NEWSWATCH Chatham House: Ukraine’s Oligarch Gambit

Maidan Square in Kiev, Ukraine

Writing for Chatham House in the aftermath of Igor Kolomoisky’s dismissal as regional governor, Orysia Lutsevych considers the impact of Ukrainian oligarchs and efforts to address their role.

The grip the oligarchs have on Ukraine’s economy could further undermine the country’s integrity. Attacking their vested interests is dangerous but preserving the current state of affairs is even riskier.

 

According to a recent poll, Ukrainians see three key threats to their country: corruption, oligarchs and Russian aggression. The dismissal of oligarch Igor Kolomoisky from his post as governor of the Dnipropetrovsk region has now exposed the challenges facing the Ukranian government in tackling the first two of these problems, and is just the beginning of a protracted struggle with vested interests. Reform is essential but not without risk − business moguls will try to mobilize resources to preserve their influence and they still hold leverage.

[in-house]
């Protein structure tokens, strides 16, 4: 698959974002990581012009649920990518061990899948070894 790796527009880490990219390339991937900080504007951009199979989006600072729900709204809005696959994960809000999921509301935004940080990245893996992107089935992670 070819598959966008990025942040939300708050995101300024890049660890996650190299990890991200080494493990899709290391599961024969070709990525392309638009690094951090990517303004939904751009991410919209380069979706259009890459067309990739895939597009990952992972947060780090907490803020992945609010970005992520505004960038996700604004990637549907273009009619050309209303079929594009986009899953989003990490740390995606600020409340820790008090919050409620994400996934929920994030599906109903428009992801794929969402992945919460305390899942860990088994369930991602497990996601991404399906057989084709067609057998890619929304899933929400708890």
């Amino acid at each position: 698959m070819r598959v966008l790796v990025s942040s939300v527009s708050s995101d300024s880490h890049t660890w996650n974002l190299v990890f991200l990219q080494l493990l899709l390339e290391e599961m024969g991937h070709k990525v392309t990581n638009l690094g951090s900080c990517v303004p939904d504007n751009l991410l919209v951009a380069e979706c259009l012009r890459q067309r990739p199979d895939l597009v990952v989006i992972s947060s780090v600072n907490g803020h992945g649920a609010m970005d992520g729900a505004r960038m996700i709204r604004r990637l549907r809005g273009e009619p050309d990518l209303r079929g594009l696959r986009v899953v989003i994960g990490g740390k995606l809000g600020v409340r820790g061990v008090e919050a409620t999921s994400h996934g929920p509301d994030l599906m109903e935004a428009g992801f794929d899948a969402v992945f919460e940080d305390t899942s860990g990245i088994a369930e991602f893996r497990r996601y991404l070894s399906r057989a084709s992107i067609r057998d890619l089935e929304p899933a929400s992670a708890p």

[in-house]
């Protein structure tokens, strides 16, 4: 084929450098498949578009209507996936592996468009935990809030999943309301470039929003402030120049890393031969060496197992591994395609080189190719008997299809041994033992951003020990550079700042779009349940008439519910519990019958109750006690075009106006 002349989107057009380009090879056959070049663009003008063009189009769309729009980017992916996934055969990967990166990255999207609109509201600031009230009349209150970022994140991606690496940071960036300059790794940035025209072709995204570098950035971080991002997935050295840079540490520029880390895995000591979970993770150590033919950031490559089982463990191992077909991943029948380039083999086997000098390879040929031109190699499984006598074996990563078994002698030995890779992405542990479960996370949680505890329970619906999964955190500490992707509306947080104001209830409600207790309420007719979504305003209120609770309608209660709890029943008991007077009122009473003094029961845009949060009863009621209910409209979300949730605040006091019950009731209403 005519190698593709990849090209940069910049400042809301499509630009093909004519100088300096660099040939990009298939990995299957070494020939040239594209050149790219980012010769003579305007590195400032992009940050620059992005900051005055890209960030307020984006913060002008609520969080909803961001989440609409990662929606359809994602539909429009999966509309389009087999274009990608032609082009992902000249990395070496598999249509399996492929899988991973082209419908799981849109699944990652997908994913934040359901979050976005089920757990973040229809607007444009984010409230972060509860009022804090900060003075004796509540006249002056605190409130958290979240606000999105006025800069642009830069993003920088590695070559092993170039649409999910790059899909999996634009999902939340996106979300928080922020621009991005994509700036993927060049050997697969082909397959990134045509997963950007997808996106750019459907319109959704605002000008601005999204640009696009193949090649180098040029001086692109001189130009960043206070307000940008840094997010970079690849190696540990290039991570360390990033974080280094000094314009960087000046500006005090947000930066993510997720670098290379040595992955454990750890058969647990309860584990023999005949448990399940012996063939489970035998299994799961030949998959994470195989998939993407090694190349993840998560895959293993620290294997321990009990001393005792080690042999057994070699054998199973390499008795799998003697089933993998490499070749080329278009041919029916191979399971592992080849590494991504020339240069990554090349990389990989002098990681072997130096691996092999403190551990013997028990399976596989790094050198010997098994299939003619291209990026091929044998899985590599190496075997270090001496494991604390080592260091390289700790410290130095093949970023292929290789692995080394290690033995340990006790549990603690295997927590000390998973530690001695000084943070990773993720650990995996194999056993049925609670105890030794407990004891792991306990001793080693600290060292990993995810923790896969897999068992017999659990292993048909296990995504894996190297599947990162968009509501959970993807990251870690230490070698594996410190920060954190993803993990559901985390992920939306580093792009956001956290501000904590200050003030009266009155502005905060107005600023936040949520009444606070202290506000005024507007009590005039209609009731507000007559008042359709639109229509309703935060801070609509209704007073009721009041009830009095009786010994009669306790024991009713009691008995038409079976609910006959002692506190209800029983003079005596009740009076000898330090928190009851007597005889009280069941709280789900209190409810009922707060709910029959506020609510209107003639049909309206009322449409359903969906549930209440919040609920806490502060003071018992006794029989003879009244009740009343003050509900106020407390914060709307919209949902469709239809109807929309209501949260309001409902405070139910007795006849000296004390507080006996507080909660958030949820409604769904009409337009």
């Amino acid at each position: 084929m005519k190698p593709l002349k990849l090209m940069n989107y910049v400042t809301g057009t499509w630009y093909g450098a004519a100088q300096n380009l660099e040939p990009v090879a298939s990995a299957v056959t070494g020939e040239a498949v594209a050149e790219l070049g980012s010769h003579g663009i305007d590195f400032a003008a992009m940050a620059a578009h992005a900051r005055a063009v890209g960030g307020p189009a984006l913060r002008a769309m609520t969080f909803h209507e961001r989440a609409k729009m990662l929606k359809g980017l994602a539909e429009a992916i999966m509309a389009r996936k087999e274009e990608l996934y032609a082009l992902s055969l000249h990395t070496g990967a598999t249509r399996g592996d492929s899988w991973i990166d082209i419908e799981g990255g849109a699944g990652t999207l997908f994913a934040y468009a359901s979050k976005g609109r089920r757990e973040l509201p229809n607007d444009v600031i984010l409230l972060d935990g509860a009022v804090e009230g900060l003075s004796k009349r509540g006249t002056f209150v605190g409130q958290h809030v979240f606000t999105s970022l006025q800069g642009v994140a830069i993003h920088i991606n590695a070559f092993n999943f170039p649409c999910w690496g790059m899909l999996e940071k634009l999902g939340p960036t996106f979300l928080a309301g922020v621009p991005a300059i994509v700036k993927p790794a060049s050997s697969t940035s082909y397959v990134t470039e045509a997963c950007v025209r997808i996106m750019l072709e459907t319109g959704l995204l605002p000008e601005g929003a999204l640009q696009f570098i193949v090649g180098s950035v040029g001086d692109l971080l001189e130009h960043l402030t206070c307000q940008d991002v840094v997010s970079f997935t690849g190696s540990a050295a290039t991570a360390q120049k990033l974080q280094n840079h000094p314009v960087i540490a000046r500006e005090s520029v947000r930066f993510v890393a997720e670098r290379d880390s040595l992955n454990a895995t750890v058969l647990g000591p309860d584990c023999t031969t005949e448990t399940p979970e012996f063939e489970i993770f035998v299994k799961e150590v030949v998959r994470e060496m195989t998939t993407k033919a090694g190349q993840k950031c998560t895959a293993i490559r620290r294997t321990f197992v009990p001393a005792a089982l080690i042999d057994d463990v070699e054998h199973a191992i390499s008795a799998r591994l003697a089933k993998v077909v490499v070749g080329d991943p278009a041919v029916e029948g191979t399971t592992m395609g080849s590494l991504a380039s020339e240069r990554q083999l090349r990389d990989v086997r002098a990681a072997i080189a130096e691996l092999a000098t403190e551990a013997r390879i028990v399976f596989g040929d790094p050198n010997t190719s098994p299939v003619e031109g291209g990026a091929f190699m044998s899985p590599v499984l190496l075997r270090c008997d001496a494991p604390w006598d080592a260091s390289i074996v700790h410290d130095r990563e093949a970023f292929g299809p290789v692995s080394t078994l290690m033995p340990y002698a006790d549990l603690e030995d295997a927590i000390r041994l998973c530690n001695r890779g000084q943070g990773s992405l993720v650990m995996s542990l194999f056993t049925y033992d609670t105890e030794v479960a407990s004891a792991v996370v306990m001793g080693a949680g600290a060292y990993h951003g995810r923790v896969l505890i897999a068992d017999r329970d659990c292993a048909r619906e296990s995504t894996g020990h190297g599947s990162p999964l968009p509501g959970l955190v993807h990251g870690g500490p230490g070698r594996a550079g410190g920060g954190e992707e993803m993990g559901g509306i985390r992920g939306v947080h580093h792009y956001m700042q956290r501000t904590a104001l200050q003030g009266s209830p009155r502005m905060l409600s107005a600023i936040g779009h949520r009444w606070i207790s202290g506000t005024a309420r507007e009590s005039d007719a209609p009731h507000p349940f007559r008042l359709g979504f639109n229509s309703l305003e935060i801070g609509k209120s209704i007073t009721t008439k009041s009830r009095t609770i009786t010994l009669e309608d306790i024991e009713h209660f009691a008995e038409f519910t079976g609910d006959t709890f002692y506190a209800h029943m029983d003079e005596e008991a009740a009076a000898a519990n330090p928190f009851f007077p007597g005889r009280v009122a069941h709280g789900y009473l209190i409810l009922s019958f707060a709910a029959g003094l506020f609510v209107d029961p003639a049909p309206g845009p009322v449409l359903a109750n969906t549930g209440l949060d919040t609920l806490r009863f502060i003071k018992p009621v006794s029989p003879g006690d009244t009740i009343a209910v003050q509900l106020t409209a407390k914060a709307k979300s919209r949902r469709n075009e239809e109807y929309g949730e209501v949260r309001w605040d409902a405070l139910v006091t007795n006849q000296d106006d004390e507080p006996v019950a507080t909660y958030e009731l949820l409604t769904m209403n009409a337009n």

Some reform efforts are focusing on the judiciary, media and private armies.  The author suggests political finance and antitrust also beckon as areas of concern, with Western input relevant impetus for change.

First steps have already been taken to mitigate oligarchic influence: a new law strengthening accountability of judges, public oversight and the independence of the judiciary; a decision to transform the national TV channel into an independent public broadcaster, strengthening the media environment; and the integration of private armies into the national guard. Further goals should include new rules on party finance transparency and the role of the antimonopoly committee, and the West should make financial support to Ukraine conditional on continuing reform.

Click here for “Ukraine’s Oligarch Gambit” – Chatham House – Orysia Lutsevych – April 9, 2015